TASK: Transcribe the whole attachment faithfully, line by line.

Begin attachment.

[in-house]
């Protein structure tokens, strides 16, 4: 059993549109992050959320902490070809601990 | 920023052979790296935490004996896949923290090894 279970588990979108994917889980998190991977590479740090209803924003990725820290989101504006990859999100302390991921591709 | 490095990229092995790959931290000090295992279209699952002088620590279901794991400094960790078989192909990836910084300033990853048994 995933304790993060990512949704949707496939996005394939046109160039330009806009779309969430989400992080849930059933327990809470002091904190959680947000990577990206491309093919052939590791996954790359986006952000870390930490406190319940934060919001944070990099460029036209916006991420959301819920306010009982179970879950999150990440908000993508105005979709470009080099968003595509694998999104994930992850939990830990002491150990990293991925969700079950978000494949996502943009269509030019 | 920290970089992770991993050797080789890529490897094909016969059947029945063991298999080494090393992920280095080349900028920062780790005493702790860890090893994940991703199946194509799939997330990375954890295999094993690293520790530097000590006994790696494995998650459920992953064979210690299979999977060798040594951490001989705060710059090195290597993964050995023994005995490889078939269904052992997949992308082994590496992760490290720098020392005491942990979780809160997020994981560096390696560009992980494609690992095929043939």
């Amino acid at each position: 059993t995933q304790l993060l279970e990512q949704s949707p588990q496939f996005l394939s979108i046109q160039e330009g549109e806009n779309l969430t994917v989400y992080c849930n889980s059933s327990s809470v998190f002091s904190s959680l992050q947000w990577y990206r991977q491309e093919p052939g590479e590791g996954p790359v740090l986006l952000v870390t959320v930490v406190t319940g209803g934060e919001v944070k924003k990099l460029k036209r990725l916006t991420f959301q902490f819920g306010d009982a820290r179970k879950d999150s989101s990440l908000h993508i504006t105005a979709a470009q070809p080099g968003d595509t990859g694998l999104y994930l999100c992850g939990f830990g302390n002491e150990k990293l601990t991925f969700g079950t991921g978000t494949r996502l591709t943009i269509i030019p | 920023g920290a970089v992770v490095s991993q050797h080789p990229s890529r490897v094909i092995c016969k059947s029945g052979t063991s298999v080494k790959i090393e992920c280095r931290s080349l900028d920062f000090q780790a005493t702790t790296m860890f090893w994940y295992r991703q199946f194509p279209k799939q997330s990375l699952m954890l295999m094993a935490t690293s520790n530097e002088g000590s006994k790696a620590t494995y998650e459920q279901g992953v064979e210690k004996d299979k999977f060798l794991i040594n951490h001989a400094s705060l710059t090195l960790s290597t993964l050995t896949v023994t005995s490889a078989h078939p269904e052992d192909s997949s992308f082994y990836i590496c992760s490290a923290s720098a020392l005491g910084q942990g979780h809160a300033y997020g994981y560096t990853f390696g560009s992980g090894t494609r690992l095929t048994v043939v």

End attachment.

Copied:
[in-house]
């Protein structure tokens, strides 16, 4: 059993549109992050959320902490070809601990 | 920023052979790296935490004996896949923290090894 279970588990979108994917889980998190991977590479740090209803924003990725820290989101504006990859999100302390991921591709 | 490095990229092995790959931290000090295992279209699952002088620590279901794991400094960790078989192909990836910084300033990853048994 995933304790993060990512949704949707496939996005394939046109160039330009806009779309969430989400992080849930059933327990809470002091904190959680947000990577990206491309093919052939590791996954790359986006952000870390930490406190319940934060919001944070990099460029036209916006991420959301819920306010009982179970879950999150990440908000993508105005979709470009080099968003595509694998999104994930992850939990830990002491150990990293991925969700079950978000494949996502943009269509030019 | 920290970089992770991993050797080789890529490897094909016969059947029945063991298999080494090393992920280095080349900028920062780790005493702790860890090893994940991703199946194509799939997330990375954890295999094993690293520790530097000590006994790696494995998650459920992953064979210690299979999977060798040594951490001989705060710059090195290597993964050995023994005995490889078939269904052992997949992308082994590496992760490290720098020392005491942990979780809160997020994981560096390696560009992980494609690992095929043939």
């Amino acid at each position: 059993t995933q304790l993060l279970e990512q949704s949707p588990q496939f996005l394939s979108i046109q160039e330009g549109e806009n779309l969430t994917v989400y992080c849930n889980s059933s327990s809470v998190f002091s904190s959680l992050q947000w990577y990206r991977q491309e093919p052939g590479e590791g996954p790359v740090l986006l952000v870390t959320v930490v406190t319940g209803g934060e919001v944070k924003k990099l460029k036209r990725l916006t991420f959301q902490f819920g306010d009982a820290r179970k879950d999150s989101s990440l908000h993508i504006t105005a979709a470009q070809p080099g968003d595509t990859g694998l999104y994930l999100c992850g939990f830990g302390n002491e150990k990293l601990t991925f969700g079950t991921g978000t494949r996502l591709t943009i269509i030019p | 920023g920290a970089v992770v490095s991993q050797h080789p990229s890529r490897v094909i092995c016969k059947s029945g052979t063991s298999v080494k790959i090393e992920c280095r931290s080349l900028d920062f000090q780790a005493t702790t790296m860890f090893w994940y295992r991703q199946f194509p279209k799939q997330s990375l699952m954890l295999m094993a935490t690293s520790n530097e002088g000590s006994k790696a620590t494995y998650e459920q279901g992953v064979e210690k004996d299979k999977f060798l794991i040594n951490h001989a400094s705060l710059t090195l960790s290597t993964l050995t896949v023994t005995s490889a078989h078939p269904e052992d192909s997949s992308f082994y990836i590496c992760s490290a923290s720098a020392l005491g910084q942990g979780h809160a300033y997020g994981y560096t990853f390696g560009s992980g090894t494609r690992l095929t048994v043939v």